By Russ and Tiña De Maris
Imagine looking in the rearview mirror and seeing traffic behind you scattering in every direction – trying to avoid your toad. It could be every motorhome owner’s nightmare: A runaway towed car because of a fault with a tow bar. Make sure this stays a nightmare and not a real-life scenario; keep up with tow bar maintenance.
What could cause a tow bar failure? Most often abuse, and sometimes age. Folks with the tow bar industry say that the most common form of tow bar abuse is backing up, a definite no-no, or because of jackknifing the toad when a panic stop is made and there’s insufficient or non-existent towed vehicle braking. The stresses placed on tow bar components because of these actions can severely compromise or kill your tow bar system. NEVER back your toad vehicle with the tow bar, it’s as simple as that.
But what about age? At what age should you consider retiring your tow bar? Like the joke among us old folk runs, it’s not so much the age, it’s the mileage. Your tow bar is a lot like you: Every mile you put on the tow bar begins to slowly wear away at the joints. There’s not any real practical “joint replacement” operation available for tow bars. At least once a year, experts recommend, push and pull on your tow bar, feel for looseness. If it feels loose, have it inspected by a professional.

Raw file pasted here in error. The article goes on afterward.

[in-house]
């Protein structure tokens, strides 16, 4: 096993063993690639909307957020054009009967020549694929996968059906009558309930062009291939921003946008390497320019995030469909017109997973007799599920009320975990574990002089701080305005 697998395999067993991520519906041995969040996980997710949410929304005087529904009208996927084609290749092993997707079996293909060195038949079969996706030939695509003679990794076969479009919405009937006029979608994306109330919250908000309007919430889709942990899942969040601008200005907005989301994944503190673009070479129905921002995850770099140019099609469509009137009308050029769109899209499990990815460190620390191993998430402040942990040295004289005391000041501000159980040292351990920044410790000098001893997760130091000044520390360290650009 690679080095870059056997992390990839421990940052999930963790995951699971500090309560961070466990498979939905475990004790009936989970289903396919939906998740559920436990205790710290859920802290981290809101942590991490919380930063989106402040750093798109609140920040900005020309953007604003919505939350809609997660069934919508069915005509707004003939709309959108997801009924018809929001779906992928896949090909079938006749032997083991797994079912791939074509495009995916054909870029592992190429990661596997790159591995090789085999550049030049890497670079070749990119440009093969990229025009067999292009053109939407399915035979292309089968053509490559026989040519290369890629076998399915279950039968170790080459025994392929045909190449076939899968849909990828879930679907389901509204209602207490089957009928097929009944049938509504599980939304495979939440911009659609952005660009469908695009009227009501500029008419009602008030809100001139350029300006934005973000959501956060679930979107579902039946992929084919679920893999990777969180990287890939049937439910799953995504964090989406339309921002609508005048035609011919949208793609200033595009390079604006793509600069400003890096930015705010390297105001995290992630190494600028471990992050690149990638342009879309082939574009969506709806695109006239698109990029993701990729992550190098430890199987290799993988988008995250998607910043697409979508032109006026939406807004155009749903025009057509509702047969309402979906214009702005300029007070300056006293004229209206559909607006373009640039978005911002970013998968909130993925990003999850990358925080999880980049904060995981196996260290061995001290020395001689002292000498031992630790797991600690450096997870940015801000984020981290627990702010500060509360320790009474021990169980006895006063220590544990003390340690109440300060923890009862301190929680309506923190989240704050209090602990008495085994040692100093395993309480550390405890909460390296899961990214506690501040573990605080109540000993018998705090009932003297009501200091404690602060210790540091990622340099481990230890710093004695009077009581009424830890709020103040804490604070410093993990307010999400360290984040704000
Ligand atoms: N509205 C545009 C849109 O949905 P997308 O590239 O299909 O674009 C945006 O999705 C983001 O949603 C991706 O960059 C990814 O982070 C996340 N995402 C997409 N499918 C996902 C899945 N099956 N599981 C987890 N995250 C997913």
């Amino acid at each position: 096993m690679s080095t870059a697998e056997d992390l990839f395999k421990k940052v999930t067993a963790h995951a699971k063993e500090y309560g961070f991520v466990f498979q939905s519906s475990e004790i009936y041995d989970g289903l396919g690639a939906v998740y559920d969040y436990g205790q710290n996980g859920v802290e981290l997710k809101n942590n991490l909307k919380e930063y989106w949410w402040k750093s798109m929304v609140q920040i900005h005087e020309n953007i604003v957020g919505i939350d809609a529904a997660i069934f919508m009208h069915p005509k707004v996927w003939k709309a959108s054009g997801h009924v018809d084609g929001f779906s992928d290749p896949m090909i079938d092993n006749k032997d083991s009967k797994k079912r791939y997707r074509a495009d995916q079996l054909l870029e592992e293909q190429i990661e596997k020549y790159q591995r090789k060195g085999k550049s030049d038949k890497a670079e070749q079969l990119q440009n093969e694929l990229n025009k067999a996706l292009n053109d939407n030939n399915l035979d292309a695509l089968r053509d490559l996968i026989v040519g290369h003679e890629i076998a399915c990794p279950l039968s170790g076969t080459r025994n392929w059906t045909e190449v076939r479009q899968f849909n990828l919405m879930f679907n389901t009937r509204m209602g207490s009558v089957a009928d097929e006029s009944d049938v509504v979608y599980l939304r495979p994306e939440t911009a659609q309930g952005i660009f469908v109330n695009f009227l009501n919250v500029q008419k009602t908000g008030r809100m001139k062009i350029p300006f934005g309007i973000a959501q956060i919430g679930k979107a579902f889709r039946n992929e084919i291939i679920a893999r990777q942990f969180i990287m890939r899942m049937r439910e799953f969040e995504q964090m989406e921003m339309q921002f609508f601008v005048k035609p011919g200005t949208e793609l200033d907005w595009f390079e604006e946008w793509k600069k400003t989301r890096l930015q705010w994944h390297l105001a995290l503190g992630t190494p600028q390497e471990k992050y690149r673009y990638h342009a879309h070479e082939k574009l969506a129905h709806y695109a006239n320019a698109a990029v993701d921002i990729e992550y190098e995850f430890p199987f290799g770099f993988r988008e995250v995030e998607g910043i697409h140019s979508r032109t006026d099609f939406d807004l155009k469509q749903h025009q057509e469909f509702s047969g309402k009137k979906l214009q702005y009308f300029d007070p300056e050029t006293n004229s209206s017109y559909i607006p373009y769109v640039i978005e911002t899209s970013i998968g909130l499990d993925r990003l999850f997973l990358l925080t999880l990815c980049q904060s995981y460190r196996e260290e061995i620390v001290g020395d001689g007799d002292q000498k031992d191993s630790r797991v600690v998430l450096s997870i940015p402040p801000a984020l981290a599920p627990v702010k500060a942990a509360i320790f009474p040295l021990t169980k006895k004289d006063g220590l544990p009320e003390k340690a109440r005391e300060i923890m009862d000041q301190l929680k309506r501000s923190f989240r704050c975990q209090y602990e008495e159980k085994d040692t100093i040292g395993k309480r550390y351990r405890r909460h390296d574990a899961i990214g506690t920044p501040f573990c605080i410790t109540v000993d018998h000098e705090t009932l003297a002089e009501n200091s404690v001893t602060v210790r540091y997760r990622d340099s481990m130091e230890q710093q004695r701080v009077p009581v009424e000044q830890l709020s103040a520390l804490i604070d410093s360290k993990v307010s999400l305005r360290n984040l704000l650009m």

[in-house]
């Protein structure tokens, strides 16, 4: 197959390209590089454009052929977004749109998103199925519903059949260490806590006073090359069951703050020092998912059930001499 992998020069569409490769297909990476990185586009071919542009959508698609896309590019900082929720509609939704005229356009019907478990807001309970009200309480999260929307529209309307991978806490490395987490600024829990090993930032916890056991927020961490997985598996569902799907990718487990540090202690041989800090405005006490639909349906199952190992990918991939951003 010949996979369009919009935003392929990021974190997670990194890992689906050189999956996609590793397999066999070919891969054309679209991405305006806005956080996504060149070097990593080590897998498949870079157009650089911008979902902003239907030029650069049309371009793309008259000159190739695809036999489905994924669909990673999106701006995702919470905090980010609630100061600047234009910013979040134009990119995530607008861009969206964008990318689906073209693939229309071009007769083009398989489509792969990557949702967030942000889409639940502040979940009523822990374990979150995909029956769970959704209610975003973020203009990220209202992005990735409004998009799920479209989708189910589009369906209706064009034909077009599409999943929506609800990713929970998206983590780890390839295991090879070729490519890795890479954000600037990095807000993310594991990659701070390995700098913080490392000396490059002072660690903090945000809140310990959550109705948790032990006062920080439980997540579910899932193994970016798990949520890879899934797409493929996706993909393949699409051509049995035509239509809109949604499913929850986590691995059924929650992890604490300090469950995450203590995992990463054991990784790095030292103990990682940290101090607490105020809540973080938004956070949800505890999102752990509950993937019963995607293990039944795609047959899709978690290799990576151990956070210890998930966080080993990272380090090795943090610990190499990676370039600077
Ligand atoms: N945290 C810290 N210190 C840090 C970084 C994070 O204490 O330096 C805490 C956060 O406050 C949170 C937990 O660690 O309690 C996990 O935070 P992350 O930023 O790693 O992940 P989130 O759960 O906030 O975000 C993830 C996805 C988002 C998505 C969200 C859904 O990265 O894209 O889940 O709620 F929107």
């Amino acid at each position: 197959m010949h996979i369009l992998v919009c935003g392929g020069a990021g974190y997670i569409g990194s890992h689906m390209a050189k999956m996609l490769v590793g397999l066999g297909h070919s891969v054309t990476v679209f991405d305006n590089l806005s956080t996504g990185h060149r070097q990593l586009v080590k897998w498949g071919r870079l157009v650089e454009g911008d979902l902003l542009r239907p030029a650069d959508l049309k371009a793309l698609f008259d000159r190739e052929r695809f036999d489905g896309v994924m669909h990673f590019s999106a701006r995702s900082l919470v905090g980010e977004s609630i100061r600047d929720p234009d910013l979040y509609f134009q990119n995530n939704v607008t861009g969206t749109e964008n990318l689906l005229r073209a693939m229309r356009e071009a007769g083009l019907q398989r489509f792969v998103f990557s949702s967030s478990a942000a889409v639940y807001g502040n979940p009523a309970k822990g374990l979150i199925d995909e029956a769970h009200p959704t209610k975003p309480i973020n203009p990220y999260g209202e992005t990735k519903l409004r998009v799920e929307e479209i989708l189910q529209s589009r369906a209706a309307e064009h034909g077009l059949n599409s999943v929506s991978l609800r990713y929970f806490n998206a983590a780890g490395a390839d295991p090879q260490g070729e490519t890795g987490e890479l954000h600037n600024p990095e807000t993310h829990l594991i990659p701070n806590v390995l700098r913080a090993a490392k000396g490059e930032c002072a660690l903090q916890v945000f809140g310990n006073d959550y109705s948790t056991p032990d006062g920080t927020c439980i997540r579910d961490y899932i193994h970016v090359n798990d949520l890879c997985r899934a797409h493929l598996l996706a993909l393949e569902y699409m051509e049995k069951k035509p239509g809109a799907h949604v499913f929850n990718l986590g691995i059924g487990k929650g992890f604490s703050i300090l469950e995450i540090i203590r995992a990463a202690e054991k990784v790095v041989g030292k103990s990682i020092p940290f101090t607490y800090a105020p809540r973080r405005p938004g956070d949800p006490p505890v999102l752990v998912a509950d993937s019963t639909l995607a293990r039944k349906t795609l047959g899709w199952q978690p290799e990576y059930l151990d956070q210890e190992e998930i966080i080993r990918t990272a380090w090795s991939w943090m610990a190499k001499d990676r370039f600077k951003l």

What applies to the tow bar also applies to that all-important connecting surface to the vehicle — the baseplate. Here’s an inspection habit for you: Every time you hitch up the toad car, grab those connecting points. Pull up and push down. You should feel “give” in the toad car’s suspension system, yes, but never should you feel looseness or “give” in the baseplate or connecting bracket. If you feel any give or looseness, towing can put you at big risk. Don’t tow — get it fixed.
Check out your tow bar manual for lubrication instructions and follow the suggestions given. Tow bars and accessories need to be cleaned and lubed with regularity. And when you’re not using the tow bar, store it away from the weather. Rust can cause you grief over the long haul.
Need a new tow bar system? Have a reputable shop do the install, and ask them to walk you through the hitch-up procedure. Smart RVers will want to use their phone or video equipment to make a record of how it’s done for future reference. Keep a copy of the owner’s manual in the rig and in easy reach.
photo: Jim Twamley